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2017 Government–Business Forum on Small Business Capital Formation Opening Remarks

Commissioner Kara M. Stein

Nov. 30, 2017

Good morning.  Welcome to the SEC’s annual Government–Business Forum on Small Business Capital Formation.  I would like to start by thanking Chairman Clayton for his decision to hold this annual forum outside the Capital Beltway and in Austin, Texas.  I would also like to thank Sebastian Gomez Abero, Anthony Barone and the entire SEC team who worked hard to bring this forum to Texas.  Most importantly, I would like to thank the University of Texas–Austin and the MacCombs School of Business for hosting us.

This is the 36th year the SEC has held this forum.[1]  It is meant to be a way for the public to engage with the Commission on issues that are impacting small businesses and capital formation.  In other words, what issues are currently affecting small companies and the investors who support those companies?  Hearing firsthand from many of you about small business capital formation, both the opportunities and the challenges, provides us with invaluable input as we think about how to improve things going forward. 

That is why I am so pleased that this year’s forum is being held here at the University of Texas–Austin, not far from “Silicon Hills,” one of the preeminent environments for startups and other small businesses in Texas.  Just yesterday, I had the opportunity to meet with an Austin-based incubator—the Capital Factory—and a few of its member companies to discuss capital formation from their perspectives.  I also was able to speak with a member of the Austin Tech Alliance to discuss the organization’s recent efforts regarding “tech-forward” policies.

In many ways, greater Austin and its multitude of small businesses represent the future of both our economy and our capital markets.  That’s why it is so important to hear from you about our recent and proposed policy actions. 

As most of you know, a company’s capital raising is not an event that occurs in isolation.  The company is part of a larger capital raising ecosystem.  That ecosystem is inhabited by other companies, investors, and a multitude of service providers. 

Many of the Commission’s efforts or rules are designed to facilitate trust between these market participants—the small businesses seeking to raise capital, the investors who wish to support their growth, and their service providers. 

Part of our thinking needs to take into account the diversity of companies and their investors.[2]  How can we help small business owners in different parts of the country to meaningfully provide input on the policies that may directly affect them?  How can small businesses in different parts of the country effectively understand the options they have to raise capital?  How can investors in different parts of the country participate in the growth of these small businesses with a sense of security?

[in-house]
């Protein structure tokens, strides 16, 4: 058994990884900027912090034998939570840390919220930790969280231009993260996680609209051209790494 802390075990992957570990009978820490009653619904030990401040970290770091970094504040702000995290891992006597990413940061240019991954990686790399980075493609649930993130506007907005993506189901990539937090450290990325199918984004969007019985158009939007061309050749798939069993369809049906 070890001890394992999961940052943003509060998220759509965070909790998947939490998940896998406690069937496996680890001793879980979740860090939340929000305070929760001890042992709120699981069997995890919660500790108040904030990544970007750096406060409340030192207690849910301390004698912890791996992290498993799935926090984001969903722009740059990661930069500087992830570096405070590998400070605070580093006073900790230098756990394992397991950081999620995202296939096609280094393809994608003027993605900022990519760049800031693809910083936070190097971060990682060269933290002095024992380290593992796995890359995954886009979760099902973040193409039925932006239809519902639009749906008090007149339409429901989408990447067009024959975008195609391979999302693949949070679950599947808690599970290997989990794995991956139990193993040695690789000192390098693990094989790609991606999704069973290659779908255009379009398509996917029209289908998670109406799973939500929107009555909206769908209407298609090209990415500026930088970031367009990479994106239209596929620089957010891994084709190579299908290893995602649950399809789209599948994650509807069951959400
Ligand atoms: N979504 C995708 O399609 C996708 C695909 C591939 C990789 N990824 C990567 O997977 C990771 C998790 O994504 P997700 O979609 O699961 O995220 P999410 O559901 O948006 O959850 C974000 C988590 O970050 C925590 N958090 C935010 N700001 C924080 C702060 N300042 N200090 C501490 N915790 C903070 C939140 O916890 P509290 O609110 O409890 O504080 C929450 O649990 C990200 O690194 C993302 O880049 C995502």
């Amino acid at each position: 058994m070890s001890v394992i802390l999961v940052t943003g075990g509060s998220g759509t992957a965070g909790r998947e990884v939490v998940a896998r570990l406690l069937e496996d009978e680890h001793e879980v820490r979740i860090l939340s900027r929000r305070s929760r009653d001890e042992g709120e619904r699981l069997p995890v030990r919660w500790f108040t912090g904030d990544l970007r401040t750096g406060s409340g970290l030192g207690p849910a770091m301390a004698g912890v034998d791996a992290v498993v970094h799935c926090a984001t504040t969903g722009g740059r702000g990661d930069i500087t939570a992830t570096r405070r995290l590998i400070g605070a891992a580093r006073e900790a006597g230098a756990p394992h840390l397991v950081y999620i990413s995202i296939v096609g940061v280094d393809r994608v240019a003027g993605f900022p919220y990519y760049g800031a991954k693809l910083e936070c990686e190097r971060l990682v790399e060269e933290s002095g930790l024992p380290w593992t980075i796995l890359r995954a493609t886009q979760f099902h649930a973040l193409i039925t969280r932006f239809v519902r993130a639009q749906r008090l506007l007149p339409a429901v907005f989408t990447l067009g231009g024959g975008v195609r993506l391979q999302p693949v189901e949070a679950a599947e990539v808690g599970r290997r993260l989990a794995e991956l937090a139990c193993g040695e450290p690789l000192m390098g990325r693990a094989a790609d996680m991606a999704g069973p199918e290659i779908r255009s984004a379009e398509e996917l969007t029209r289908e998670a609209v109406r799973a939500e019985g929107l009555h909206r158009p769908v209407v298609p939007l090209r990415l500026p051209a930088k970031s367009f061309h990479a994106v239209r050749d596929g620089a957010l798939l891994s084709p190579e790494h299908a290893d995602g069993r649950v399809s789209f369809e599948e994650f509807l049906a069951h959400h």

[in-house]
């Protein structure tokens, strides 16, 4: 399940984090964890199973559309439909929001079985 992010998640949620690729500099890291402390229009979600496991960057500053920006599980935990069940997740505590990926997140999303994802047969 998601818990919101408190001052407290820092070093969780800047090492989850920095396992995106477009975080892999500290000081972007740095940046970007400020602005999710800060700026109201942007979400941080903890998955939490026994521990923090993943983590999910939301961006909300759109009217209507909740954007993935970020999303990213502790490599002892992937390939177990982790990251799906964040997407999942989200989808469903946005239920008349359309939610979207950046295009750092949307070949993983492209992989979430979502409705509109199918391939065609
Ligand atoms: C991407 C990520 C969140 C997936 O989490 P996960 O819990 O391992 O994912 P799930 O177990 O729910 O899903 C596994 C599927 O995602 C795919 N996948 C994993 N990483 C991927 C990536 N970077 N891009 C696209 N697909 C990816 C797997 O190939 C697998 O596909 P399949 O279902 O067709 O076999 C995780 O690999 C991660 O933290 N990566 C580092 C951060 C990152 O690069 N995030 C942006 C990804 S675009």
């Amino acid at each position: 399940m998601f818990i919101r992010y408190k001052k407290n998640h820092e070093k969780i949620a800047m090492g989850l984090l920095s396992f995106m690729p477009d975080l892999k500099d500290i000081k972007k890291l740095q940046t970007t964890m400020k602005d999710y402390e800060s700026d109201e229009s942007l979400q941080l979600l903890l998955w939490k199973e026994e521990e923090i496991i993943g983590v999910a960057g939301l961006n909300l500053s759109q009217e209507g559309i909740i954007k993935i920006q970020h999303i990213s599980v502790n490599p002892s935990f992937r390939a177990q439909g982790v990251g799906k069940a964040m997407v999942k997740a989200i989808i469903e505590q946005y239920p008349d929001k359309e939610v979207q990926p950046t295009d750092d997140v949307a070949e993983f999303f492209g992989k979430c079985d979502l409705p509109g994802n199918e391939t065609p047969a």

Today’s forum is focused on hearing from diverse voices outside the confines of Washington, D.C.  We need to continue to hear the views of those outside the Capital Beltway, where the cars that cost the most money, and have the loudest horns, are often the most prized. 

I hope that this is a trend that continues, because outreach is critical to understanding how to help our capital markets continue to be the deepest and most vibrant in the world.[3]  

During today’s event, I encourage everyone to consider making recommendations that encourage the confidence of small companies in our markets.  I also urge everyone to consider recommendations that would enhance the trust of investors.  When investors are protected, their willingness to invest increases, which positively impacts the overall funding environment for our small and emerging businesses. 

Thank you, and I look forward to today’s forum.


[1] The forum was established pursuant to the Small Business Investment Incentive Act of 1980. 

[2] See 2016 Government-Business Forum on Small Business Capital Formation Opening Remarks, Commissioner Kara M. Stein (Nov. 17, 2016), available at (discussing data that suggested the geographic concentration of users of some of the Commission’s recent regulations and asking how we can make sure small business owners across the country are aware of these tools).  See also U.S. Securities-Based Crowdfunding under Title III of the JOBS Act, Vladimir Ivanov & Anzhela Knyazeva (Feb. 28, 2017), available at

[3] See, e.g., SEC Launches Nationwide Search to Hire Agency’s First-Ever “Advocate for Small Business Capital Formation,” Chairman Jay Clayton, Commissioner Kara M. Stein & Commissioner Michael S. Piwowar, available at

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